10. 10. prepared to contemplate the use of knowledge gained with Hector in his own lessons.Out of the classroom, Irwin appears much more diffident than when in front of thegroup, seeming unsettled by the very idea of Hector‘s spontaneity and the apparentlyunstructured nature of his approach to teaching and learning. It is as if he cannotunderstand this very antithesis of his own clearly focused, goal-driven outlook. WhenIrwin, in the final scene, opines that Hector was a good man, but I do not think thatthere is time for his kind of teachinganymore (p. 109), one feels that this is statedwith some degree of satisfaction. The future, he must recognise, belongs to such ashimself. The fact that he survives the accident which killed Hector is, perhaps,symbolic of the fading of the old liberal ethos in the world of education, to be replacedby one much more hardened and suited to the modern era.There remains the question of Irwin‘s sexuality. He is, of course, one of threecharacters in the play who are seen to express their homosexual identities in differentways. Where Hector indulges in furtive fumblings on the motorcycle, talkingsententiously of the laying on of hands, and Posner‘s open displays of adolescentyearning for Dakin are replaced by hints of profound unhappiness in adulthood, Irwininitially seems to wish to hide his true nature. Though, significantly, it is to him thatPosner turns to talk of his own burgeoning homosexual feelings, the young teacher iscareful, as he tells Mrs Lintott, not to give any idea of that he might be in thesameboat (p. 42).Posner, however, can see only too clearly that Irwin himself isattracted to Dakin and, when that supremely confident student makes his advances tohim, Irwin‘s cool handling of the loaded language about the invasion of Poland (pp. 89–90)is followed by a more active response to Dakin‘s more blatant suggestions on pp. 99–102.The fact that it has taken an approach from a younger, heterosexual person forIrwin to emerge from a situation which Dakin describes as a kind of lying (p. 99) issignificant. The accident which kills Hector prevents any further development of thesituation and we might presume that, in later life, Irwin has reverted to conducting hissexual life in a discreet, if not covert, fashion. Bennett is, perhaps, suggesting thatIrwin‘s inherent dishonesty as to his real sexual identity is part of an overall andabiding lack of integrity about this figure.Quotes‗You are very young. Grow a moustache.‘ (12)‗Have a heart. He‘s only fiveminutes older than we are (21)‗I enjoyed your programmes but they were more journalism than history. What you callyourself now you‘re in politics I‘m not sure.‘ (108)‗…How come there‘s such a difference between the way you teach and the way you live?‘(100)‗I did go to Oxford, but it was just to do a teaching diploma.‘ (99)Mrs LintottAlthough Mrs Lintott – Dorothy – is not given as many lines as Hector or Irwin, shedoes play an important role within the play, not only as the only female character butalso as a teacher who does not indulge in either of the extremes of classroom practiceassociated with her two colleagues. She is obviously a more than competent teacher,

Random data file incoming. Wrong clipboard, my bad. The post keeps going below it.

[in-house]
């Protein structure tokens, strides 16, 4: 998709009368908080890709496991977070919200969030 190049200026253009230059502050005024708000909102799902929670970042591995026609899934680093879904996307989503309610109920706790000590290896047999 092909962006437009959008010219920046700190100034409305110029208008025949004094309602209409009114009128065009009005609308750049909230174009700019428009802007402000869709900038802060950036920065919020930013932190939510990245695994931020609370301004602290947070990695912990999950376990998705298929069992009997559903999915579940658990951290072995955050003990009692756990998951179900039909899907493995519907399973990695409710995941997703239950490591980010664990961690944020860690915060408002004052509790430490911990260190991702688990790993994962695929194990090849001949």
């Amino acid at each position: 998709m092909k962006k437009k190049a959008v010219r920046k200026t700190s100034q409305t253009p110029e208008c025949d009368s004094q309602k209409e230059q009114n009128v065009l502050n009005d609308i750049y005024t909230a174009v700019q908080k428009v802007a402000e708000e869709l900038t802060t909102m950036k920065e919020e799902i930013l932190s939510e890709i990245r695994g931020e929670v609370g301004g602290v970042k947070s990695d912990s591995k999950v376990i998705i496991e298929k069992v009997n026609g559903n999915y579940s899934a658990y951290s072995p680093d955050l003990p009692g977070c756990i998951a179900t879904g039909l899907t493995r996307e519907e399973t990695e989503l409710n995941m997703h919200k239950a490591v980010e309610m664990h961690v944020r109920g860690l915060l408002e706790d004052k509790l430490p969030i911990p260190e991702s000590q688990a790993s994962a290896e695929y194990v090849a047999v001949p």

11. 11. the boys having gained high A Level grades in History under her tutelage. She doesn‘tparticularly involve herself directly in the struggle of ideas (and egos) between Hectorand Irwin, not making undue protestations at the Headmaster‘s assumption that theboys need more than she can give them if their Oxbridge applications are to besuccessful. She does not believe in showing too much of a human face in front of thestudents and realises that she will never impinge (p. 50) on the lives of the boys in theway Hector does, not that, in all probability, she would want to.In conversations with colleagues, she adopts a tone of wry detachment, always ready tospot and deflate with sardonic humour any manifestations of pomposity, as with theHeadmaster, or the tendency which she sees in Hector towards casting a romanticsheen over his own repressed sexual longings. There is an obvious warmth betweenthese two old colleagues, but Dorothy is rightly disinclined to see Hector‘s behaviour onthe motorcycle as anything less than foolishness. We might assume that she has beenwounded by her husband‘s desertion of her (p. 22) and that her impatience withmasculine pretence is one consequence of this. She talks sympathetically with Irwin,giving him various bits of advice on how to deal with situations, without ever beingcondescending or overbearing.Dorothy is a woman in the man‘s world of the boys‘ grammar school and understandablyfinds dispiriting (p. 83)the unspoken assumption of the boys and her two teachingcolleagues that the Oxbridge interviewing process would be an all-male affair. In thesame scene, her expressions of frustration extend to the experience of teaching fivecenturies of masculine ineptitude (p. 84). History as it is recorded and studied, sheinsists, is essentially a male view on a world where males have a virtual monopoly onpower:Mrs Lintott: ‘...History is a commentary on the various and continuing incapabilities ofmen. What is History? History is women following behind with the bucket.‘ (p. 85)This is the one instance in the play when Dorothy allows her mask of irony to slip,allowing us to see a more passionate side to a character who, for the most part, prefersto remove herself from the fray. She is the bedrock of education, as women are thebedrock of history.Quotes‗they know their stuff. Plainly stated and properly organised facts need nopresentation, surely (8-10)‗One of the hardest things for boys to learn is that a teacher is human.‘ (42)‗You‘ve force-fed us the facts; now we‘re in the process of running around acquiringflavour.‘ (Rudge-33)Their A levels are very good. And that is thanks to you‘ (Headmaster-8)The HeadmasterThe Headmaster – Felix – is arguably not so much a character as a caricature. UnlikeBennett‘s approach to the other teachers, there is no attempt on the writer‘s part to‗flesh out‘ the monochrome portrait of an officious autocrat who is only too happy toplay the number-crunching games associated with the modern world of education. Thereare no shades of grey or ambiguities in this figure, who serves as the butt of much of